Charity denies implied endorsement of Tory leader candidate
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Hey there, time traveller!
This article was published 10/09/2021 (635 days ago), so information in it may no longer be current.
Shelly Glover may be a “law and order” candidate, but launching her campaign to lead the Progressive Conservative Party of Manitoba against the backdrop of a registered charity appears to violate Canada Revenue Agency rules.
The former Winnipeg police officer and Conservative MP announced her candidacy Friday morning in the parking lot of Habitat for Humanity Manitoba’s ReStore at 60 Archibald St.
Like the store, that sells donated new and used building materials, Glover said she wants to “renew, refresh and restore” the local PC party.
Habitat for Humanity Manitoba builds homes for low-income working families to purchase through a no-money-down, interest-free mortgage.
According to federal tax guidelines from the Canada Revenue Agency: “(A) charity may not take part in an illegal activity or a partisan political activity,” deeming “a partisan political activity is one that involves direct or indirect support of, or opposition to, any political party or candidate for public office.”
Habitat vice-president of marketing, communications and philanthropy Michelle Pereira said the charity did nothing wrong.
“Habitat did not take part in this activity,” she said in an email Friday. “We loaned space in a parking lot to a long-time supporter for an announcement.
“Habitat does not endorse political candidates. There were no Habitat employees present at the announcement today, we did not participate nor promote the announcement.”
The charity had one of its trucks parked as a backdrop for Glover’s announcement, and her campaign signs are the same colour scheme as Habitat signage. Glover thanked the ReStore in her speech and gave a shout out to some of its employees.
“I love this place,” she said. “I used to be an ambassador for the women’s build” that brings women together to build a Habitat home.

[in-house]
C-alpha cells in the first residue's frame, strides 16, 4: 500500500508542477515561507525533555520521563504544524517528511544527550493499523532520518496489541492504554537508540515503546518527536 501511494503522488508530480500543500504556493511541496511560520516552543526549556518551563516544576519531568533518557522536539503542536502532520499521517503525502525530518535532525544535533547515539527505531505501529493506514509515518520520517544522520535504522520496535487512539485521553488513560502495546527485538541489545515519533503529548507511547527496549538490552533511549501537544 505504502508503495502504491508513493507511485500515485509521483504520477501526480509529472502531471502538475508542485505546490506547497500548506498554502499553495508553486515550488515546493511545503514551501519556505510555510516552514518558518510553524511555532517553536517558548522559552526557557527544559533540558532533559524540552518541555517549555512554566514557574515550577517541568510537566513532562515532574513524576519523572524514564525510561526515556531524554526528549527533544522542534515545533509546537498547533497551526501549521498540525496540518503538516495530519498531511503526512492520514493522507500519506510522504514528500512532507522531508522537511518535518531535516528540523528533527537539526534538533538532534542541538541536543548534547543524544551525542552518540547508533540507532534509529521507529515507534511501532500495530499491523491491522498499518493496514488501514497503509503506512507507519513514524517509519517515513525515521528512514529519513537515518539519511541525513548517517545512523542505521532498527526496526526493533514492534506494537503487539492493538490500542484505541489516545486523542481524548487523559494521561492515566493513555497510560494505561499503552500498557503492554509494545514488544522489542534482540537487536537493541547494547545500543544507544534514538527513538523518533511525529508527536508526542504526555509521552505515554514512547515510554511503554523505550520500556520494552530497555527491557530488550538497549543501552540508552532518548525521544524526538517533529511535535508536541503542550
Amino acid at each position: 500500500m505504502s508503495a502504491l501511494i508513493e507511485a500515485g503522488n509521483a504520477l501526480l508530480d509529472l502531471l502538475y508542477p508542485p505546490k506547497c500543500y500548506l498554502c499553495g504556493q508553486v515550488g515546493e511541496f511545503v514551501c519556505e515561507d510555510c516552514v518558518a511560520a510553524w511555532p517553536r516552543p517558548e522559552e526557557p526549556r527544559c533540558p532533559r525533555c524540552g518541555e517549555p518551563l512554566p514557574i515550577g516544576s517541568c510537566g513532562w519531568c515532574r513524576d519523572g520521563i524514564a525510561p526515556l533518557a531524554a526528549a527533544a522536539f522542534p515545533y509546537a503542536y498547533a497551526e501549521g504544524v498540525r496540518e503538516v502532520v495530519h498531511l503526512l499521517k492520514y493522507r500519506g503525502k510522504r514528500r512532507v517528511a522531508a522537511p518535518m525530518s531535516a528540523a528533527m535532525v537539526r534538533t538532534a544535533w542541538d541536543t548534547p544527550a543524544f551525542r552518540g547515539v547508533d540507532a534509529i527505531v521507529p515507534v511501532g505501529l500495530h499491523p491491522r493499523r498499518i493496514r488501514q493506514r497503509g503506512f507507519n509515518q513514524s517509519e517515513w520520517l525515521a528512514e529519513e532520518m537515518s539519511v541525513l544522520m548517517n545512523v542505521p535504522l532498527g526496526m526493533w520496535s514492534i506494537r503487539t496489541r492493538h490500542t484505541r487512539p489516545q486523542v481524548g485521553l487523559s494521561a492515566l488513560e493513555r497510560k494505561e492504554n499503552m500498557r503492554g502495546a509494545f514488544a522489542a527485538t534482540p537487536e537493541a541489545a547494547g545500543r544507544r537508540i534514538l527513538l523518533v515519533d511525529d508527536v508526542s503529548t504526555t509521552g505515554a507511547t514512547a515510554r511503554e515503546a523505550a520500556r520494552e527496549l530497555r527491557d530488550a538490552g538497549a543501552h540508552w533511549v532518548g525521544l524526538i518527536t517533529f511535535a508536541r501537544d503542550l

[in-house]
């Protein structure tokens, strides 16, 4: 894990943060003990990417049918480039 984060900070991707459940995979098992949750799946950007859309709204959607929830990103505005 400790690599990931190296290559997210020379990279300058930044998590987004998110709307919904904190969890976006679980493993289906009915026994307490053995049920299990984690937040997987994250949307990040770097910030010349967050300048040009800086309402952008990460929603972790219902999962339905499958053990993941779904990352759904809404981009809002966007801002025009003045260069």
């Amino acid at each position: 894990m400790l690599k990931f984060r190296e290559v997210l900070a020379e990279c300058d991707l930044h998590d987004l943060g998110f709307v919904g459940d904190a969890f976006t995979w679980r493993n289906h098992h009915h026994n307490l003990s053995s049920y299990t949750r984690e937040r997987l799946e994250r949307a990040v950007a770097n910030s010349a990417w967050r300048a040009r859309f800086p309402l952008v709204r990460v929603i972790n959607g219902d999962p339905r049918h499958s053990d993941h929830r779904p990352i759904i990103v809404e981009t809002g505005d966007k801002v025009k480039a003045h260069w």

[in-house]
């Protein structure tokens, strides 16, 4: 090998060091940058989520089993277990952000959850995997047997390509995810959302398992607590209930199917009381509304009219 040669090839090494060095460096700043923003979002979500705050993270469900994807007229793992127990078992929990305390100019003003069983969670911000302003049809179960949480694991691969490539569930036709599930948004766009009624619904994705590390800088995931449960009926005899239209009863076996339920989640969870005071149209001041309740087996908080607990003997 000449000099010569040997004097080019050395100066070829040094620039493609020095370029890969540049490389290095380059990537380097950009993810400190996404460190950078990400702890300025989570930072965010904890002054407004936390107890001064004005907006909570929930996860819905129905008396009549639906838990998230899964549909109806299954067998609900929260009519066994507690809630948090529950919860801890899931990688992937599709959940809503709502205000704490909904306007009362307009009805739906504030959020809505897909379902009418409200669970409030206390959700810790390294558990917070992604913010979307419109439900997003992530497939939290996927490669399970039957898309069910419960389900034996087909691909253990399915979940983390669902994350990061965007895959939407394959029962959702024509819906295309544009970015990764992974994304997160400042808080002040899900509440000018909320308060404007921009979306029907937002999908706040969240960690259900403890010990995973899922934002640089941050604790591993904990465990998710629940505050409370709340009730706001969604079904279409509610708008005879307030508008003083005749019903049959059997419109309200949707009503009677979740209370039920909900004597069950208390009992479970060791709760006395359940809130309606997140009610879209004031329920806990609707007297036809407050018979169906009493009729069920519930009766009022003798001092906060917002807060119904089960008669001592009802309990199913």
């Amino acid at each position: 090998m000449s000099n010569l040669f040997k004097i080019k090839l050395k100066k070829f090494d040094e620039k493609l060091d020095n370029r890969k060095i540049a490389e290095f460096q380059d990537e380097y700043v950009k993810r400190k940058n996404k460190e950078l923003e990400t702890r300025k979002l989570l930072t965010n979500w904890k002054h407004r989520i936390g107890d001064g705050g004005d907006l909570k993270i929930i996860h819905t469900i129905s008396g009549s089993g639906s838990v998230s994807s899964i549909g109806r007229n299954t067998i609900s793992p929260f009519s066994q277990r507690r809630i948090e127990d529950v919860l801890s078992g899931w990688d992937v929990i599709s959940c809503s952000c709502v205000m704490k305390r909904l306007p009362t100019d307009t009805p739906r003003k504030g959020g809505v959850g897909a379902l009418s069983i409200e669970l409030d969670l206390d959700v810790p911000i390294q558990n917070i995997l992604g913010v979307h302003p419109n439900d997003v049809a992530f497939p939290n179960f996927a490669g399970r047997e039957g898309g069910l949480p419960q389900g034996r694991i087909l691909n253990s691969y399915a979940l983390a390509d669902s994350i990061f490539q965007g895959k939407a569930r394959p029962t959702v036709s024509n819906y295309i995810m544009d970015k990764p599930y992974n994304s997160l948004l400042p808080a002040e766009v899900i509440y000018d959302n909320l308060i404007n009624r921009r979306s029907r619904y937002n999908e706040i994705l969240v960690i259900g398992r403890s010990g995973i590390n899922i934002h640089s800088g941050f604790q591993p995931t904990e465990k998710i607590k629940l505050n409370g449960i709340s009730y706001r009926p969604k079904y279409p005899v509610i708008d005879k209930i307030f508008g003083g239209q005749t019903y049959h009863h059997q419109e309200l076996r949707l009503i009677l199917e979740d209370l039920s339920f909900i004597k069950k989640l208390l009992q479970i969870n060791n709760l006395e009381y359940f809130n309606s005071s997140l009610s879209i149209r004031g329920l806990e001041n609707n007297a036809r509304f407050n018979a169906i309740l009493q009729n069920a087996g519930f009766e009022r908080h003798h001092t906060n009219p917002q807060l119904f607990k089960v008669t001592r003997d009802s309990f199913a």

Ethicist Arthur Schafer questioned the non-profit organization playing host to such an event then claiming it had nothing to do with it.
“Habitat clearly understood that it’s wrong for them to endorse a political candidate,” said Schafer, founding director of the Centre for Professional and Applied Ethics at University of Manitoba.
“First of all, they say, they said they didn’t take part in this activity and they say, we loaned space… They made it possible for her to associate her campaign and her candidacy with their cause,” he said.
“What they’re doing is they’re bestowing all the goodwill and credibility that Habitat has rightfully accumulated for its wonderful activities. They’re transferring it to a particular candidate because she’s a long-time supporter. Whether she’s a long time supporter or not, Habitat shouldn’t be endorsing her.”
He questioned if the charity would loan space to a candidate from another political party, and why Glover, a former federal cabinet minister, chose a charity to host her campaign launch.
“She’s taking advantage and breaking the rules, which are pretty important rules that segregate charities, which have a special tax status and tax exemption, from political activities.”
After 20 years of reporting on the growing diversity of people calling Manitoba home, Carol moved to the legislature bureau in early 2020.